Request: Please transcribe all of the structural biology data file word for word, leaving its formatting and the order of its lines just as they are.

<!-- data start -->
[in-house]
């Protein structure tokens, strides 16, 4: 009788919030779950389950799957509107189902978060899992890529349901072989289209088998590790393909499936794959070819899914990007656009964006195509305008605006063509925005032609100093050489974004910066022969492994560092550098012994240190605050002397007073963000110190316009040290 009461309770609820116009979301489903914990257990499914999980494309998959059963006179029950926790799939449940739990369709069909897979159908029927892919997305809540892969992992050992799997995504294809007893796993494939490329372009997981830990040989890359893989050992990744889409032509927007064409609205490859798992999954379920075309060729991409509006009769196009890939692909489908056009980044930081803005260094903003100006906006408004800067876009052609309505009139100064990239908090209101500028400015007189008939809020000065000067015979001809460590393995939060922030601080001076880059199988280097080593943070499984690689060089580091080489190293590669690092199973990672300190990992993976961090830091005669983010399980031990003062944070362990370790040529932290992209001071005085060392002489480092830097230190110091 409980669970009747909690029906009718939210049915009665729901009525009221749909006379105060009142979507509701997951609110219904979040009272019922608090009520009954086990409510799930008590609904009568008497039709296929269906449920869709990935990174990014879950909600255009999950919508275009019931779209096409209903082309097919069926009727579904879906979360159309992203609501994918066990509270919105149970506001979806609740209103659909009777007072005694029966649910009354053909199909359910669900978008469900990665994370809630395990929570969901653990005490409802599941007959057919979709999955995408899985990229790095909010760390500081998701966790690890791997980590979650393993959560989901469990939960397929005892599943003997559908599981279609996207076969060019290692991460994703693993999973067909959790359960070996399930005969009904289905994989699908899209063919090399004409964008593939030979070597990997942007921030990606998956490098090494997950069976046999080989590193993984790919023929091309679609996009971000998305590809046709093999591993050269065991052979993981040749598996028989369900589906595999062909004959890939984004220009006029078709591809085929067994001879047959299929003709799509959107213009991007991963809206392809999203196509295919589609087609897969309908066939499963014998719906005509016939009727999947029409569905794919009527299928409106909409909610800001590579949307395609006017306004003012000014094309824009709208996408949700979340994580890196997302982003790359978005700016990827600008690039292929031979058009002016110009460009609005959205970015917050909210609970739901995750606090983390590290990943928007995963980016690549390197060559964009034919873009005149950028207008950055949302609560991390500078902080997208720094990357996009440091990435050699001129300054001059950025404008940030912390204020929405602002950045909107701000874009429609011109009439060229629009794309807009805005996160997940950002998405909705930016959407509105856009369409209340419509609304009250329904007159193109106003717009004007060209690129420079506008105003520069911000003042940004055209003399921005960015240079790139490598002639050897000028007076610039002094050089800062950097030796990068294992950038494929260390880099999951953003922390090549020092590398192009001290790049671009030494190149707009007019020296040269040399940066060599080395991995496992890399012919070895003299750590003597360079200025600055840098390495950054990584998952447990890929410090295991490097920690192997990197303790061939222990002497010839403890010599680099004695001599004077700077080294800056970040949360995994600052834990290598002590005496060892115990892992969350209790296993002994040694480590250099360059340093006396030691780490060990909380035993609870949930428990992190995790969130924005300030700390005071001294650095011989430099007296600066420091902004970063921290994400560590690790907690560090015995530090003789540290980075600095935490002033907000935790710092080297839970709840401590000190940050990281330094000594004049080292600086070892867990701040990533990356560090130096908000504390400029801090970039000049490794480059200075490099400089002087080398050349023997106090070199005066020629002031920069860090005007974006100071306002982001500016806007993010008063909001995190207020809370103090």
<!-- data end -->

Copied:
[in-house]
């Protein structure tokens, strides 16, 4: 009788919030779950389950799957509107189902978060899992890529349901072989289209088998590790393909499936794959070819899914990007656009964006195509305008605006063509925005032609100093050489974004910066022969492994560092550098012994240190605050002397007073963000110190316009040290 009461309770609820116009979301489903914990257990499914999980494309998959059963006179029950926790799939449940739990369709069909897979159908029927892919997305809540892969992992050992799997995504294809007893796993494939490329372009997981830990040989890359893989050992990744889409032509927007064409609205490859798992999954379920075309060729991409509006009769196009890939692909489908056009980044930081803005260094903003100006906006408004800067876009052609309505009139100064990239908090209101500028400015007189008939809020000065000067015979001809460590393995939060922030601080001076880059199988280097080593943070499984690689060089580091080489190293590669690092199973990672300190990992993976961090830091005669983010399980031990003062944070362990370790040529932290992209001071005085060392002489480092830097230190110091 409980669970009747909690029906009718939210049915009665729901009525009221749909006379105060009142979507509701997951609110219904979040009272019922608090009520009954086990409510799930008590609904009568008497039709296929269906449920869709990935990174990014879950909600255009999950919508275009019931779209096409209903082309097919069926009727579904879906979360159309992203609501994918066990509270919105149970506001979806609740209103659909009777007072005694029966649910009354053909199909359910669900978008469900990665994370809630395990929570969901653990005490409802599941007959057919979709999955995408899985990229790095909010760390500081998701966790690890791997980590979650393993959560989901469990939960397929005892599943003997559908599981279609996207076969060019290692991460994703693993999973067909959790359960070996399930005969009904289905994989699908899209063919090399004409964008593939030979070597990997942007921030990606998956490098090494997950069976046999080989590193993984790919023929091309679609996009971000998305590809046709093999591993050269065991052979993981040749598996028989369900589906595999062909004959890939984004220009006029078709591809085929067994001879047959299929003709799509959107213009991007991963809206392809999203196509295919589609087609897969309908066939499963014998719906005509016939009727999947029409569905794919009527299928409106909409909610800001590579949307395609006017306004003012000014094309824009709208996408949700979340994580890196997302982003790359978005700016990827600008690039292929031979058009002016110009460009609005959205970015917050909210609970739901995750606090983390590290990943928007995963980016690549390197060559964009034919873009005149950028207008950055949302609560991390500078902080997208720094990357996009440091990435050699001129300054001059950025404008940030912390204020929405602002950045909107701000874009429609011109009439060229629009794309807009805005996160997940950002998405909705930016959407509105856009369409209340419509609304009250329904007159193109106003717009004007060209690129420079506008105003520069911000003042940004055209003399921005960015240079790139490598002639050897000028007076610039002094050089800062950097030796990068294992950038494929260390880099999951953003922390090549020092590398192009001290790049671009030494190149707009007019020296040269040399940066060599080395991995496992890399012919070895003299750590003597360079200025600055840098390495950054990584998952447990890929410090295991490097920690192997990197303790061939222990002497010839403890010599680099004695001599004077700077080294800056970040949360995994600052834990290598002590005496060892115990892992969350209790296993002994040694480590250099360059340093006396030691780490060990909380035993609870949930428990992190995790969130924005300030700390005071001294650095011989430099007296600066420091902004970063921290994400560590690790907690560090015995530090003789540290980075600095935490002033907000935790710092080297839970709840401590000190940050990281330094000594004049080292600086070892867990701040990533990356560090130096908000504390400029801090970039000049490794480059200075490099400089002087080398050349023997106090070199005066020629002031920069860090005007974006100071306002982001500016806007993010008063909001995190207020809370103090």